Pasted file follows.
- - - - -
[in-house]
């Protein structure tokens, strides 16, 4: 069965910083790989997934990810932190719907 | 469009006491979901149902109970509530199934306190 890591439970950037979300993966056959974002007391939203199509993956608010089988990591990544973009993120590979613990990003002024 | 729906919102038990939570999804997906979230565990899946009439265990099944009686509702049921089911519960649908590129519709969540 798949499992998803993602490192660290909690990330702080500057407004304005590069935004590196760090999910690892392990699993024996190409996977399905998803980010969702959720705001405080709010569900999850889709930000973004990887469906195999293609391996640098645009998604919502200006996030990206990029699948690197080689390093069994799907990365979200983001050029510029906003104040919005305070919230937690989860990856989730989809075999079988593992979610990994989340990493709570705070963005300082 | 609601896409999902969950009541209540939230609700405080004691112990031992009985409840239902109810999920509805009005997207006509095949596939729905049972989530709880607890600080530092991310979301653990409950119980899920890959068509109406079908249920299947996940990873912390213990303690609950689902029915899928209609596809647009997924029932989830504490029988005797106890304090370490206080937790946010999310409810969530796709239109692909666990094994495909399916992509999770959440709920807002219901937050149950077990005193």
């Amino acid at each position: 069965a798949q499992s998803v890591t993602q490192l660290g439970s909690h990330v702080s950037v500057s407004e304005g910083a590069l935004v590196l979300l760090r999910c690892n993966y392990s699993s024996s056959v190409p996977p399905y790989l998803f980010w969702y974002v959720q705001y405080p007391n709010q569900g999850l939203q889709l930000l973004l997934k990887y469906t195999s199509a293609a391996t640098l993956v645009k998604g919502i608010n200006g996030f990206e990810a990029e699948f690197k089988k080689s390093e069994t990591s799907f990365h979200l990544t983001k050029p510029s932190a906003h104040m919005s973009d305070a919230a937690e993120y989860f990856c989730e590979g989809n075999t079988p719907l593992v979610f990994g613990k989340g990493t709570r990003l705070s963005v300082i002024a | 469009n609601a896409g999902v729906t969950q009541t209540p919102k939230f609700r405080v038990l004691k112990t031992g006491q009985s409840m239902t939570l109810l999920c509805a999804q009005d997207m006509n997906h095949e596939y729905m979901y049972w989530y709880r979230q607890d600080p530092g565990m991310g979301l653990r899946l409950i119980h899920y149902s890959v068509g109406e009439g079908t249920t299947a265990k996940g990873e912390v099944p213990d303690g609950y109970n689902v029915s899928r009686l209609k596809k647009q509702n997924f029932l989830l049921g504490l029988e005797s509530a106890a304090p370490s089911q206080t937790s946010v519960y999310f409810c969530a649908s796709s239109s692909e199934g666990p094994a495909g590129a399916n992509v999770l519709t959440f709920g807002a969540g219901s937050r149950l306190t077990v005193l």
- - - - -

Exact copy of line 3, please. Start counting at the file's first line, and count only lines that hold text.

């Amino acid at each position: 069965a798949q499992s998803v890591t993602q490192l660290g439970s909690h990330v702080s950037v500057s407004e304005g910083a590069l935004v590196l979300l760090r999910c690892n993966y392990s699993s024996s056959v190409p996977p399905y790989l998803f980010w969702y974002v959720q705001y405080p007391n709010q569900g999850l939203q889709l930000l973004l997934k990887y469906t195999s199509a293609a391996t640098l993956v645009k998604g919502i608010n200006g996030f990206e990810a990029e699948f690197k089988k080689s390093e069994t990591s799907f990365h979200l990544t983001k050029p510029s932190a906003h104040m919005s973009d305070a919230a937690e993120y989860f990856c989730e590979g989809n075999t079988p719907l593992v979610f990994g613990k989340g990493t709570r990003l705070s963005v300082i002024a | 469009n609601a896409g999902v729906t969950q009541t209540p919102k939230f609700r405080v038990l004691k112990t031992g006491q009985s409840m239902t939570l109810l999920c509805a999804q009005d997207m006509n997906h095949e596939y729905m979901y049972w989530y709880r979230q607890d600080p530092g565990m991310g979301l653990r899946l409950i119980h899920y149902s890959v068509g109406e009439g079908t249920t299947a265990k996940g990873e912390v099944p213990d303690g609950y109970n689902v029915s899928r009686l209609k596809k647009q509702n997924f029932l989830l049921g504490l029988e005797s509530a106890a304090p370490s089911q206080t937790s946010v519960y999310f409810c969530a649908s796709s239109s692909e199934g666990p094994a495909g590129a399916n992509v999770l519709t959440f709920g807002a969540g219901s937050r149950l306190t077990v005193l």